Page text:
When Rhiannon Cox bit into a crunchy green leaf in the Lowell Elementary cafeteria Wednesday, she smiled. The kale chip tasted like popcorn.

“I can save this for on top of spaghetti,” the kindergartner said, dreaming of the kale and tomato sauce concoction she planned to eat for dinner.

She pulled out the remaining chips from her cup, placed them in her palm and rubbed her hands together, letting the crushed pieces fall back inside. When she finished, she looked down at the tiny green flakes stuck to her skin.

“I need to wash my hands,” she said, then ran off to the bathroom.

Rhiannon is excited to eat kale chips in school lunches next year, and she’s not the only one. Lowell Elementary students sampled the healthy snack Wednesday, and many of them agreed they would like to see it in the lunch line.

After conducting taste tests at three elementary schools with the help of Garden City Harvest, Missoula County Public Schools has decided to include the chips in the lunch menus of its elementary and middle schools in the fall.

Edward Christensen, MCPS assistant supervisor of food and nutrition services, said he’d like to bring the vegetable into the high schools as well, maybe in a different form such as soup.

“It’s exponentially ridiculous how much vitamin K is in them,” he said. “(Kale) is the best-kept secret there is.”

Kale belongs to the same vegetable family as cabbage, collards and brussels sprouts, and it can grow in Montana from March through the fall.

Christensen ordered Wednesday’s kale from a company in California, but from here on out, the kale served at MCPS schools will come from Missoula’s own PEAS Farm, where Garden City Harvest finished seeding 500 kale plants on Monday. The plants will spend three weeks in a greenhouse and then will be planted.

“It’s the perfect Montana vegetable,” said Jason Mandala, community education director for Garden City Harvest.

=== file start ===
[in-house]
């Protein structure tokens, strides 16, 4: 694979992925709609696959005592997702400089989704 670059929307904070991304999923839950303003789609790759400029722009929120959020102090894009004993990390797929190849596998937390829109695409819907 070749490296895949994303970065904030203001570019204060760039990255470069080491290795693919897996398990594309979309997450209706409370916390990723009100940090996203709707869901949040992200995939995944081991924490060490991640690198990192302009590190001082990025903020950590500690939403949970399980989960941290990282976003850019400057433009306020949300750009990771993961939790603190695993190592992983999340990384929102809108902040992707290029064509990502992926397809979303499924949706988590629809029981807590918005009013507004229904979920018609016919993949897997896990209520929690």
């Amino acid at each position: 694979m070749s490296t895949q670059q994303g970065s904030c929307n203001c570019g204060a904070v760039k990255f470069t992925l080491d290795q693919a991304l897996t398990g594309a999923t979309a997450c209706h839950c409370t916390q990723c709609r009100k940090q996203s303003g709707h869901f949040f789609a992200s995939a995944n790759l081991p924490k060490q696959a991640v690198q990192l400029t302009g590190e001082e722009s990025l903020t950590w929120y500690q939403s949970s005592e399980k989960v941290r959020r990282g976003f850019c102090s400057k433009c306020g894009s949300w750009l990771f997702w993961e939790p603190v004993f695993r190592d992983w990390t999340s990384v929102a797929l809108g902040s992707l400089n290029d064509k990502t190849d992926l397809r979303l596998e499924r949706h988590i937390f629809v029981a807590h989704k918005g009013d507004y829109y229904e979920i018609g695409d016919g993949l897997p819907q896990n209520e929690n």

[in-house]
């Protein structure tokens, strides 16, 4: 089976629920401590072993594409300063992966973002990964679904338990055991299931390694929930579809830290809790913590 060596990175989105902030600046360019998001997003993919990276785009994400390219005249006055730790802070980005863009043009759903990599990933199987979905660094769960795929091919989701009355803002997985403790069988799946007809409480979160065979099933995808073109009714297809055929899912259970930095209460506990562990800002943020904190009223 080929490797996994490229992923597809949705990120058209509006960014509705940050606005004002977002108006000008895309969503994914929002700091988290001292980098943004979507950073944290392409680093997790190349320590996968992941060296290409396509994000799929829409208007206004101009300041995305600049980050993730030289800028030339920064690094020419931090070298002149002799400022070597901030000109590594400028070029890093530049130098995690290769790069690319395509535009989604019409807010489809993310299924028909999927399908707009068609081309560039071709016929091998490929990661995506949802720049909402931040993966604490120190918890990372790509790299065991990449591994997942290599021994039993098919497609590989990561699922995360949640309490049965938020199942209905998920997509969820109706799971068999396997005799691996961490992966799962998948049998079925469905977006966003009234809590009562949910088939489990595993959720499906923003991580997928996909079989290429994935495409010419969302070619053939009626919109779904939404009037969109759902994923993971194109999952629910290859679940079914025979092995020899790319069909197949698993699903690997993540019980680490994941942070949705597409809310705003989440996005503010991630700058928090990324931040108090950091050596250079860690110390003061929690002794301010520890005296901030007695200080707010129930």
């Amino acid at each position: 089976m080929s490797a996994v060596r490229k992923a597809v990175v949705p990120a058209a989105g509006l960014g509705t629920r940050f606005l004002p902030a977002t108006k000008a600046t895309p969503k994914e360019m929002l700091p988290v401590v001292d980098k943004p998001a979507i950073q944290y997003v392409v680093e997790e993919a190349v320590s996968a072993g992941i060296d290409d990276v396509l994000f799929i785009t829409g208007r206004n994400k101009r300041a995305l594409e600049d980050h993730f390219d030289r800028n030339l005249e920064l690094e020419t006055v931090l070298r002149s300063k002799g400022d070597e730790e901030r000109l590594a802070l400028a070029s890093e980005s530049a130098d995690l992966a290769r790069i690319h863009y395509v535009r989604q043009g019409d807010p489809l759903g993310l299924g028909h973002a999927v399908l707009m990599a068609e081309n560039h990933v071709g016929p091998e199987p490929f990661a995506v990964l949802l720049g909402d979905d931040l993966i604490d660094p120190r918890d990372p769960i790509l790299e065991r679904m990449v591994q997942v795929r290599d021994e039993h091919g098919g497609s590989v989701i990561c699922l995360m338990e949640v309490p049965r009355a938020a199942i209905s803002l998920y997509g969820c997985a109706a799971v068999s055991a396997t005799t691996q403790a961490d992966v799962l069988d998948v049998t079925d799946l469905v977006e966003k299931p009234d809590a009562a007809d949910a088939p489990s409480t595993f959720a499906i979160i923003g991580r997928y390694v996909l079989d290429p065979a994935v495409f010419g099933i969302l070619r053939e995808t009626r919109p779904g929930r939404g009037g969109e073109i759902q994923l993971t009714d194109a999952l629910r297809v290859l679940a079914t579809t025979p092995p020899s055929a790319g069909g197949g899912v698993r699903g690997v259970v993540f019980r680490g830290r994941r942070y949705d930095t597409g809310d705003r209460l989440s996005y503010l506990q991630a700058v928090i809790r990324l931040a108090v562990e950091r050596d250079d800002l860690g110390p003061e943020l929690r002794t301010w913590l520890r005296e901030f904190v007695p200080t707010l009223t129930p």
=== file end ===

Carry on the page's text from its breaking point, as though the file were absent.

Kale can survive in temperatures as low as 5 degrees Fahrenheit, and Mandala hopes to be able to serve it to students through November.

Christensen said the MCPS central kitchen staff, which prepares meals that are then distributed to schools, will receive raw kale from the PEAS Farm in the fall, season it with a little salt and oil and then send it to schools to bake. At 400 degrees Fahrenheit, kale takes roughly 12 minutes to cook into crispy chips.

“If the kids like them, they can go home and make them with their parents,” Mandala said.

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Third-grader Miriya Hurley-Acevedo does like the snack, but she’s not so keen on the “baby puke green” color. She said an entire mouthful of kale chips can be a little overpowering.

“I like eating them, but little pieces at the time,” she said. “You don’t get too much of the flavor, but you get just enough.”

Her class made kale chips last year, and she’d love to see them on her lunch tray in the future. The friends sitting around her Wednesday felt the same way.

“With kids, all they really need to be sold on something is to see someone else excited about it,” said Kierstin Utter, an AmeriCorps Campus Corps volunteer working with Garden City Harvest.

MCPS participates in a farm to school program that incorporates local crops in school lunches. The district also works with Garden City Harvest to teach children about vegetables by growing school gardens and leading field trips on the PEAS Farm.

During a recent field trip to the PEAS Farm, a disappointed student came up to Stephanie Potts, school garden coordinator for Garden City Harvest. He loved tasting the many vegetables at the farm, but was upset that Potts had forgotten to let the students try kale. After all, it was his favorite when he visited the farm the year before.

“We like to tell kids it will help them see in the dark and grow strong bones, and it will turn them into superheroes,” Potts said.

After hearing that message Wednesday, kale chips flew off the trays and into the eager mouths of the students.

“Every one of these kids is rolling out of here with green teeth today,” Mandala said.

Amy Sisk is a journalism student at the University of Montana and an intern for the Missoulian. She can be reached at (406) 523-5264 or amy.sisk@missoulian.com.

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